Chen and her co-authors did not interview male journalists for the study, titled “‘You Really Have to Have a Thick Skin’: A Cross-Cultural Perspective on How Online Harassment Influences Female Journalists.” They sought female journalists because previous research has found that women are more likely than men to experience online harassment, they explain. However, during the interviews, some female journalists spoke about how their experiences differ from their male peers. For example, the researchers quote a journalist from India, who said that when people don’t like her reporting, they send her tweets containing obscene pictures. “My men colleagues get trolled, but they don’t often get pictures of breasts or penises like we do,” she said.

The researchers note that the women share similar experiences, despite being from different countries and working for different types of media organizations. Some female journalists noted they have changed how they cover certain issues to try to prevent harassment. A TV journalist in the U.S., for instance, said she is careful to avoid reporting details that might upset people. A freelance reporter from the United Kingdom told researchers she censors her comments online to prevent attacks, which distract her from her work.

Based on the interviews, Chen and her colleagues make several recommendations:

  • Journalism schools should help prepare students to handle the kinds of work-related harassment they may encounter online. Student journalists “should be taught how to deflect what they may face online, so it does not hamper their ability to engage online.”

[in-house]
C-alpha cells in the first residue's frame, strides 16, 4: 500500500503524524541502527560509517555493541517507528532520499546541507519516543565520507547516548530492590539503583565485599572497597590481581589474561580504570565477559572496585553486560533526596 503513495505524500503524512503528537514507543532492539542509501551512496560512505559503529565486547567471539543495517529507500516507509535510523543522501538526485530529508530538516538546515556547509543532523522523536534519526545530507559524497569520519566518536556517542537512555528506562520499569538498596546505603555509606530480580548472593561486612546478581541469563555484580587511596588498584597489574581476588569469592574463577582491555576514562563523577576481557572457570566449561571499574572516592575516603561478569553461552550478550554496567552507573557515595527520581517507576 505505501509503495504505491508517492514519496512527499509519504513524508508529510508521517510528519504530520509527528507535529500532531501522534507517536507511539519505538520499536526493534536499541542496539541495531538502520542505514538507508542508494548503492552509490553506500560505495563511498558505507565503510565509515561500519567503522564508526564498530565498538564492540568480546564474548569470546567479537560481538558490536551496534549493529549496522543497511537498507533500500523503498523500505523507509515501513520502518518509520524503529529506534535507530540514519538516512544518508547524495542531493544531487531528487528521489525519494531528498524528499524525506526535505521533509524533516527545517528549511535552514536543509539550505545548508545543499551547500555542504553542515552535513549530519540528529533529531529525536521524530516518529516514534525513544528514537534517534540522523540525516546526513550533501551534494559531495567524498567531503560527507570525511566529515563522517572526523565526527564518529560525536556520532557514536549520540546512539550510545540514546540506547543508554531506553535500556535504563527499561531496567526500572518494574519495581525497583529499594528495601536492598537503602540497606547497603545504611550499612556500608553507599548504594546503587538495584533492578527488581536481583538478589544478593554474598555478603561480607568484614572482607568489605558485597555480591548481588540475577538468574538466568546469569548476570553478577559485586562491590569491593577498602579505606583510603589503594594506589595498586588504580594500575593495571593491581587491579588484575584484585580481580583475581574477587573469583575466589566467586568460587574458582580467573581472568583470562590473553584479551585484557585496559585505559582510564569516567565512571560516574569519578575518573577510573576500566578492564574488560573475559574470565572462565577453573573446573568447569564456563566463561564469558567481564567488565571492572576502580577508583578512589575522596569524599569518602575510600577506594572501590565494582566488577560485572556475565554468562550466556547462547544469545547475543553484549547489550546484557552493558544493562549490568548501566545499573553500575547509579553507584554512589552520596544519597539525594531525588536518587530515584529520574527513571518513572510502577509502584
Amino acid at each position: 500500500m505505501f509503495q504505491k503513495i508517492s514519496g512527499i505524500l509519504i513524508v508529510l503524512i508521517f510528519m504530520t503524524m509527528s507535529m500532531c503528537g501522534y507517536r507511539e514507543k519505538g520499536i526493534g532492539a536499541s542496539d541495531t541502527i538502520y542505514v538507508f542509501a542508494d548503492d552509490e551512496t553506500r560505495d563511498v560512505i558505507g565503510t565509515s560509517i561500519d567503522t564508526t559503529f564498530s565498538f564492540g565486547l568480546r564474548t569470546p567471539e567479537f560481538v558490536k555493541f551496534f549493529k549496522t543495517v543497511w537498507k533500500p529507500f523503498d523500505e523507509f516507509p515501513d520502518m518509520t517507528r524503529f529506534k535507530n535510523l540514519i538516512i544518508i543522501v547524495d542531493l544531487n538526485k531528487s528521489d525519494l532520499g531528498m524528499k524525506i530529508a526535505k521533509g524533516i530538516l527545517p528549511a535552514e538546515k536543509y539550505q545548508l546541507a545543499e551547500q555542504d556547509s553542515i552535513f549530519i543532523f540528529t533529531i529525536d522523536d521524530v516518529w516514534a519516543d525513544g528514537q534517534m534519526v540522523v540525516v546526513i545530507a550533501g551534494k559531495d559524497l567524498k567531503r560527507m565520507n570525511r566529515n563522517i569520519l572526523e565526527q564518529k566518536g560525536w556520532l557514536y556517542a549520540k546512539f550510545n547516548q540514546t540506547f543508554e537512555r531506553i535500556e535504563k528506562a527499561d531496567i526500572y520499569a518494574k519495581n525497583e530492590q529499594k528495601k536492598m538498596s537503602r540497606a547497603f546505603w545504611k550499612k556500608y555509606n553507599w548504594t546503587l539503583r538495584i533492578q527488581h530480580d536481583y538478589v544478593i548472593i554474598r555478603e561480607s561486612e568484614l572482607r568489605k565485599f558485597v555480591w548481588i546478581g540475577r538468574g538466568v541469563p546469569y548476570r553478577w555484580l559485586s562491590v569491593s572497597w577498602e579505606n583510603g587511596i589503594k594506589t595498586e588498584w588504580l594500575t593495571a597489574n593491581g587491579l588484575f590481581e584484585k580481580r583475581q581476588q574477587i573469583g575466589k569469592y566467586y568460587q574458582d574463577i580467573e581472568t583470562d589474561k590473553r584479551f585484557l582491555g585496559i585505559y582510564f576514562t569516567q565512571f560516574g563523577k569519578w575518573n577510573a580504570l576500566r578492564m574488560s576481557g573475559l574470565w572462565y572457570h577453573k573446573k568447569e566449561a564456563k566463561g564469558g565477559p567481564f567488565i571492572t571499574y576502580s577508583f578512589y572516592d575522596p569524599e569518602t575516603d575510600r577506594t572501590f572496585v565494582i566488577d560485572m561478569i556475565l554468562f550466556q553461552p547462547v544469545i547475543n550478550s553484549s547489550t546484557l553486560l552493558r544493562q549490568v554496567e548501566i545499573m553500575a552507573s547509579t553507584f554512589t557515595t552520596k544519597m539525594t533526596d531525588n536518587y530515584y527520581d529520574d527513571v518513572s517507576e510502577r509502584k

• Newsroom leaders should help journalists deter harassment and offer support when they face abuse. “Journalists must have the ability to report harassment to upper management confident that they will be heard and action will be taken because women in our sample reported not feeling that freedom.”
  • Comment moderators should take a more active role, “not merely deleting offensive comments but also asking commenters to civilize their tone and explaining to them why a particular comment was removed. This should help foster a norm of more civility.”
  • Future research should try to gauge whether newsroom managers are aware of the harassment female journalists experience. “Furthermore, social media managers and content moderators should be probed about how they do their jobs and what criteria they use in making decisions about what to do with an offensive comment.”

EDITOR’S NOTE: Chen created a white paper to explain the study’s findings, written for a general audience. You can find it on the University of Texas at Austin’s Center for Media Engagement website.

 

Want more research on women in news or harassment? Check out our collection of studies on women as newsroom leaders and how women are represented in news coverage. We’ve also pulled together research articles that examine online harassment among women in general.

 

Last updated: August 2, 2018

 

We welcome feedback. Please contact us here.

Citation: Chen, Gina Masullo; et al. “’You Really Have to Have a Thick Skin’: A Cross-Cultural Perspective on How Online Harassment Influences Female Journalists,” Journalism, 2018. DOI: 10.1177/1464884918768500.